I wound up buying two Sonnet Crescendo G4 450 Daughter cards and the Sonnet Tango USB/Firewire PCI card. The ATA PCI card and hard drive was dropped from consideration because I didn't want my wife to kill me for spending too much money. Although, if I had the money she had in her shoe 'collection' I could buy new computers for everyone in the family. I call it a collection because she usually only wears them once and stores them away - in a pile in the back of the closet. Oh well, maybe sometime down the road. Even though there are other USB/Firewire cards that are cheaper, I decided to stick with Sonnet because of the quality excellence issue.
It should be noted here that I am an electronic technician and I have over fifteen years of experience with electronics. When installing components it is very possible that you can damage them with static electricity. If you do not have the knowledge, and do not feel comfortable installing electronic components, by all means seek professional help.
The cards arrived via FedEx on the Monday after Easter. I came in and immediately put one of the processor upgrades in the 7300 for my daughter. It took 15 minutes. Actually, I did dabble further but that was to satisfy my curiosity. The computer had 96 megs of RAM and after the processor addition it went to 88 meg. The processor jumped in speed as well (554 MHz). The RAM was interleaved and Sonnets manual indicates that, should you have trouble, it would be necessary to de-interleave the RAM. So, I de-interleaved the RAM to see what would happen. Well, the processor went to the promised 450 MHz and the RAM went to the appropriate 96 meg. And that is the way I left it even though I hadn't used the machine enough to see any problems.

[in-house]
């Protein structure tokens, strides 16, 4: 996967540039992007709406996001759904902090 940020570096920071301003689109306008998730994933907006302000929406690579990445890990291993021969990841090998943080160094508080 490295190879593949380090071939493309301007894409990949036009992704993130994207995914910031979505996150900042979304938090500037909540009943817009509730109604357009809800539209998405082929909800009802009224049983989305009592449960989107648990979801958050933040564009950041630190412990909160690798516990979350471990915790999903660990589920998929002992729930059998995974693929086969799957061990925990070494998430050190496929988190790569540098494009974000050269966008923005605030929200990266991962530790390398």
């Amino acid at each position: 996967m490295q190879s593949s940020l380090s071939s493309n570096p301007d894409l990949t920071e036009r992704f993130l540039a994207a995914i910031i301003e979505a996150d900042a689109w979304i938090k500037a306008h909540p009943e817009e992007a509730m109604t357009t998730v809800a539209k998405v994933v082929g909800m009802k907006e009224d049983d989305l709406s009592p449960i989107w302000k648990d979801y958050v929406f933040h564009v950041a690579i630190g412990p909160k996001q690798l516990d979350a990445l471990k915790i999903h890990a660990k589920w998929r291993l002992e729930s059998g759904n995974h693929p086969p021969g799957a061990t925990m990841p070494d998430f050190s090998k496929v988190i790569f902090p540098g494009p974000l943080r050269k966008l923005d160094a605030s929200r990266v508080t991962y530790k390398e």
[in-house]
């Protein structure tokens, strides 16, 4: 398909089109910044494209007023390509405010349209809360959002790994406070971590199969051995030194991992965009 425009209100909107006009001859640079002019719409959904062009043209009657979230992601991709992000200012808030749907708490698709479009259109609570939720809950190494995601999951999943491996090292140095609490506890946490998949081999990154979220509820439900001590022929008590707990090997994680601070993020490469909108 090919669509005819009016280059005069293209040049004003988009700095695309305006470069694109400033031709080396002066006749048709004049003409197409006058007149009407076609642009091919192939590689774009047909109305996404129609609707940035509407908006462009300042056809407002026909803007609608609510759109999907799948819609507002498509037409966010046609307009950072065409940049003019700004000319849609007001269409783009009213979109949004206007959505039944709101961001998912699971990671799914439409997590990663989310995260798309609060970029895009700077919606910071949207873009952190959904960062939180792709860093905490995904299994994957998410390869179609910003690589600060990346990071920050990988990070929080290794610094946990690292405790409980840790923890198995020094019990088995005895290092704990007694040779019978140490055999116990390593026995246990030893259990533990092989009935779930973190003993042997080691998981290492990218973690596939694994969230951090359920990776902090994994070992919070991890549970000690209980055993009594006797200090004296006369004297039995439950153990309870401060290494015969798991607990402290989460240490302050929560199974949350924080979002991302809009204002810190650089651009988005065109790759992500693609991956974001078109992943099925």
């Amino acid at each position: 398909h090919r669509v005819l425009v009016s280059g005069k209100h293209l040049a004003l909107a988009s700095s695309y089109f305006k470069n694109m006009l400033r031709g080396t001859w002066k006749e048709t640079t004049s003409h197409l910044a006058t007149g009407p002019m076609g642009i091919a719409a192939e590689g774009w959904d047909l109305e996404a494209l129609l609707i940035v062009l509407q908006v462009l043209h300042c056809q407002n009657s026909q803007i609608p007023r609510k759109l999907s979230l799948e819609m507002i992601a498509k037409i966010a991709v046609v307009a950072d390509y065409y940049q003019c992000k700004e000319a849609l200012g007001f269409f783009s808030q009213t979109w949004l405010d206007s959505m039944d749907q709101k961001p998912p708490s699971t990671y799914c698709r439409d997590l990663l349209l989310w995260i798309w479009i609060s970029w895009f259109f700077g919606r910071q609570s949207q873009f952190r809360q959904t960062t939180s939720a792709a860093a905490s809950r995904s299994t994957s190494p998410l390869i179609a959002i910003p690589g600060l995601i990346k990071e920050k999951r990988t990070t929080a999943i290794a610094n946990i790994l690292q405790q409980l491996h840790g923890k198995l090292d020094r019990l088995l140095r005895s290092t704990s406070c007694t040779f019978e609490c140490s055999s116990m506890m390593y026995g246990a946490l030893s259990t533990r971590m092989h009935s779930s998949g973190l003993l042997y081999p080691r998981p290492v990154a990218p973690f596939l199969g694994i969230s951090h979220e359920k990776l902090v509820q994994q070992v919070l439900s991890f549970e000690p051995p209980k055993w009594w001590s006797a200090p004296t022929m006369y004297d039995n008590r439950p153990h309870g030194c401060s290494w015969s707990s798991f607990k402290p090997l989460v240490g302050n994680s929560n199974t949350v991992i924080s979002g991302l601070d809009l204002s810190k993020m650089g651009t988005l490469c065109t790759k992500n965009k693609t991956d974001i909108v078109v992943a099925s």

So, I played with the already installed Photoshop 3.0.4 to get an idea of the speed increase. I didn't really expect much because of the 7300's bus speed limitation. What I saw pleased me a great deal. This was quite literally a different computer. It was amazingly fast. I couldn't wait to install my upgrade card and Tango card. The warm and fuzzy feeling of quick and painless installation fresh in my mind.
I then put the newly upgraded machine in my daughters room. Which made her very happy. Isn't this where I say, "And they lived happily ever after"?
The upgrade process requires installation of software from Sonnet before anything else is done. This is included on a floppy. They also include another floppy with diagnostic software and Hard Drive updates. I tried loading the software on my 8600 before I went to bed so that the next day after work I could go straight into painlessly installing the upgrade cards. This didn't happen. I could not get the software to load. It always locked up immediately after hitting the software INSTALL button.
I assumed that there was a problem with the extensions. So, in order to avoid a load of trouble I just loaded OS 9 from CD (I was currently using 9.1). I did make a backup system folder on CDR beforehand as a precaution. Always make sure to have your stuff backed up before you start an "adventure". I guess you could say I am overly paranoid about data back up but I have been burnt too many times. Learn from your mistakes people! (ideally, you should learn from other people's mistakes). After that, I was able to install the Sonnet software with no problems. I then went to bed - long after I should have.